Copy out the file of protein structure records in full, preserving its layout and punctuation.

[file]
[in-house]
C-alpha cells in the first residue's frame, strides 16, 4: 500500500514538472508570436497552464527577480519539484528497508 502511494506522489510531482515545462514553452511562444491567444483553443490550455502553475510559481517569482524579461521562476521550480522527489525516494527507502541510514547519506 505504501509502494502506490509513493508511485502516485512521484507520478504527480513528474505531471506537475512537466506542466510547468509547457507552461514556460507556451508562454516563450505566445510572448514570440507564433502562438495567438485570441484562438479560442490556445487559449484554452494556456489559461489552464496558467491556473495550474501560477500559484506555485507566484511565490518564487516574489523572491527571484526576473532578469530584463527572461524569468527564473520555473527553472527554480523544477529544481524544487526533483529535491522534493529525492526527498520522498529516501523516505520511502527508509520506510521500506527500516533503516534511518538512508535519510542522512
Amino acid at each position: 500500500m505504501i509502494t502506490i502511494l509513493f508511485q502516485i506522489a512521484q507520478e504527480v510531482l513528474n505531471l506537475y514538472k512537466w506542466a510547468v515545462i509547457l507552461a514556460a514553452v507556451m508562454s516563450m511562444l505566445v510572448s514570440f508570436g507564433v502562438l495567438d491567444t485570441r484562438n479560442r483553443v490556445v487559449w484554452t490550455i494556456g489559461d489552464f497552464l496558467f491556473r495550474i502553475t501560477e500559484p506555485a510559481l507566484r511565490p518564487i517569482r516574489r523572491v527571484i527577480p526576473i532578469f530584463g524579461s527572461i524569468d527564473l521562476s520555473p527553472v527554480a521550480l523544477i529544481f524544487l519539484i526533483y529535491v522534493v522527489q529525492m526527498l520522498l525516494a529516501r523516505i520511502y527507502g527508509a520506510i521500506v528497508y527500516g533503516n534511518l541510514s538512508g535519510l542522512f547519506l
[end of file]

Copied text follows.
[in-house]
C-alpha cells in the first residue's frame, strides 16, 4: 500500500514538472508570436497552464527577480519539484528497508 502511494506522489510531482515545462514553452511562444491567444483553443490550455502553475510559481517569482524579461521562476521550480522527489525516494527507502541510514547519506 505504501509502494502506490509513493508511485502516485512521484507520478504527480513528474505531471506537475512537466506542466510547468509547457507552461514556460507556451508562454516563450505566445510572448514570440507564433502562438495567438485570441484562438479560442490556445487559449484554452494556456489559461489552464496558467491556473495550474501560477500559484506555485507566484511565490518564487516574489523572491527571484526576473532578469530584463527572461524569468527564473520555473527553472527554480523544477529544481524544487526533483529535491522534493529525492526527498520522498529516501523516505520511502527508509520506510521500506527500516533503516534511518538512508535519510542522512
Amino acid at each position: 500500500m505504501i509502494t502506490i502511494l509513493f508511485q502516485i506522489a512521484q507520478e504527480v510531482l513528474n505531471l506537475y514538472k512537466w506542466a510547468v515545462i509547457l507552461a514556460a514553452v507556451m508562454s516563450m511562444l505566445v510572448s514570440f508570436g507564433v502562438l495567438d491567444t485570441r484562438n479560442r483553443v490556445v487559449w484554452t490550455i494556456g489559461d489552464f497552464l496558467f491556473r495550474i502553475t501560477e500559484p506555485a510559481l507566484r511565490p518564487i517569482r516574489r523572491v527571484i527577480p526576473i532578469f530584463g524579461s527572461i524569468d527564473l521562476s520555473p527553472v527554480a521550480l523544477i529544481f524544487l519539484i526533483y529535491v522534493v522527489q529525492m526527498l520522498l525516494a529516501r523516505i520511502y527507502g527508509a520506510i521500506v528497508y527500516g533503516n534511518l541510514s538512508g535519510l542522512f547519506l